Similar legislation is already in place in California, Connecticut, Hawaii, Massachusetts,Minnesota, New Mexico and Washington DC. Additionally, over 40 cities and counties including Atlantic City and Newark have passed some sort of “ban the box” reforms.

sandra johnson May 12, 2013 at 06:12 PM
I am not sure I understand your comment or maybe you don't understand what you are objecting to..This law will not deny you information on an applicants past, it would give all applicants the opportunity to have a face to face interview. Background checks are legal and along with an interview it would give an employee more information about a perspective employee. Sounds like a win-win situation! When you think about the millions of people in the U.S. and learn that 1 out 200 are being denied the opportunity to become employed and then not want to change that....It says to me you are ok with the the level of of poverty in this country. I sure would like for someone to choose a fitting term that would describe and label those of you who by your own imagined fears use forms of humiliation to keep a large segment of the population from competing equally........ It's true the more people that can be deemed less than and kept at the bottom with little power leaves more power to be distributed to those at the top.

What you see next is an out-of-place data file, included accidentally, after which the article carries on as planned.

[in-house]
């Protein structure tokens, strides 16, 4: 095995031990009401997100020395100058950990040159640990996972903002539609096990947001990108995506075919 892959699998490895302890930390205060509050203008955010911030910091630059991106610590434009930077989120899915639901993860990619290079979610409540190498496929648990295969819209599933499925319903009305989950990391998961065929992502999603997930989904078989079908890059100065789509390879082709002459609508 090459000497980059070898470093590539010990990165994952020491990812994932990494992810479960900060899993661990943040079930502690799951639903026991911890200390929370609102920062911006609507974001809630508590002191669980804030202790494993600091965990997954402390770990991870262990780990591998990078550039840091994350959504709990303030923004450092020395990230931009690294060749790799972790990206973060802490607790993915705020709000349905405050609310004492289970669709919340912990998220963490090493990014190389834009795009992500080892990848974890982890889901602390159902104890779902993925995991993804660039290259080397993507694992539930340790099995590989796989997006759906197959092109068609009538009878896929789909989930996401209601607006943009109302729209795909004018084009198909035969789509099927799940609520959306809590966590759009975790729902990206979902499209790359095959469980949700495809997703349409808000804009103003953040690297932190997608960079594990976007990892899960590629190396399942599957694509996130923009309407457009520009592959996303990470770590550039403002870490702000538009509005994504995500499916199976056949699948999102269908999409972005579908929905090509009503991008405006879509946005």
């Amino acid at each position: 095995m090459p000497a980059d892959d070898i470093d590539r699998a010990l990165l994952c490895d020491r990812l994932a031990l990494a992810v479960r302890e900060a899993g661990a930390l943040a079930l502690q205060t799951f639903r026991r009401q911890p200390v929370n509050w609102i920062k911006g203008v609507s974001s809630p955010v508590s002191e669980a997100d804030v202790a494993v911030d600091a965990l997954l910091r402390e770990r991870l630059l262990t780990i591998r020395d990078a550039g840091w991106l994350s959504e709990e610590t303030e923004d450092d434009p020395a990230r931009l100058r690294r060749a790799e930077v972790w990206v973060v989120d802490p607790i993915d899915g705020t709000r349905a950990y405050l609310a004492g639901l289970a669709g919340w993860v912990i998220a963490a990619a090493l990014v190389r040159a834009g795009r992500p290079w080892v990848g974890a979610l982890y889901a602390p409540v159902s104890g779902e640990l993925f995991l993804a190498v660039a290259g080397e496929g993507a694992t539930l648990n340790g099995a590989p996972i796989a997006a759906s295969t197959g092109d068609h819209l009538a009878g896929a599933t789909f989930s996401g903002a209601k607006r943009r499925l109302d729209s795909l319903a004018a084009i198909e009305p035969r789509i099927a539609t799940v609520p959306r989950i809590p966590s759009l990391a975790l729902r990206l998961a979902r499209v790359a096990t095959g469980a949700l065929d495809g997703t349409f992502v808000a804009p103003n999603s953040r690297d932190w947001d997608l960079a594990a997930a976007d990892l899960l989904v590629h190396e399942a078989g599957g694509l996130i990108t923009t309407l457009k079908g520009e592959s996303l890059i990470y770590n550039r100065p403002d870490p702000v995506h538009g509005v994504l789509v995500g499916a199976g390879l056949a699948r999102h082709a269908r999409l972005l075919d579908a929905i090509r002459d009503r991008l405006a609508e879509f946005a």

sandra johnson May 12, 2013 at 08:06 PM
Don"t ya think that's tab bit on the dramatic side? I didn't get the impression you would now be completing against loads of harden criminals although your comment certainly is slanted that way. Then to infer that this has or will cause a worker to go postal - Really? Or are you really wanting just to limit the number of people you have to compete with? In your view, should the deck be stacked in favor of the good guys because you are more and the others are less deserving? Well, for the sake for drama~ Ever wonder why Jesus picked the thief dying on the cross next to him, be the first he sent to heaven?
sandra johnson May 12, 2013 at 08:20 PM
Yeah, your right it is tough to want to give help to everyone who needs it and at the same time giving justice to only the favored ones! I remember that kind of thinking during the civil rights movement. It was a confusing then too.
sandra johnson May 12, 2013 at 08:51 PM
I have to ask why not 3 years or 13 years ?? What right does society have~ to be another judge and jury or an extension of the justice system after the debt to society has been paid. Society has been paid. If you owe no debts to Sears because you paid them, then are asked, have you ever had a debt at Sears and if so~ you would automatically be denied credit for a period of time, wouldn't that be unfair? If you were in that situation, wouldn't you like to have the opportunity to explain what you bought and how you paid for it and you no longer had a debt at Sears. Then ask to be considered for credit now~ not given but to be among the considered.
sandra johnson May 12, 2013 at 09:31 PM
I agree and do as well and thank you for your clear and sensible attitude that will aid in lowering crime and poverty, keeping families together, building better communities, and making this a better and safer place to live for everyone!!!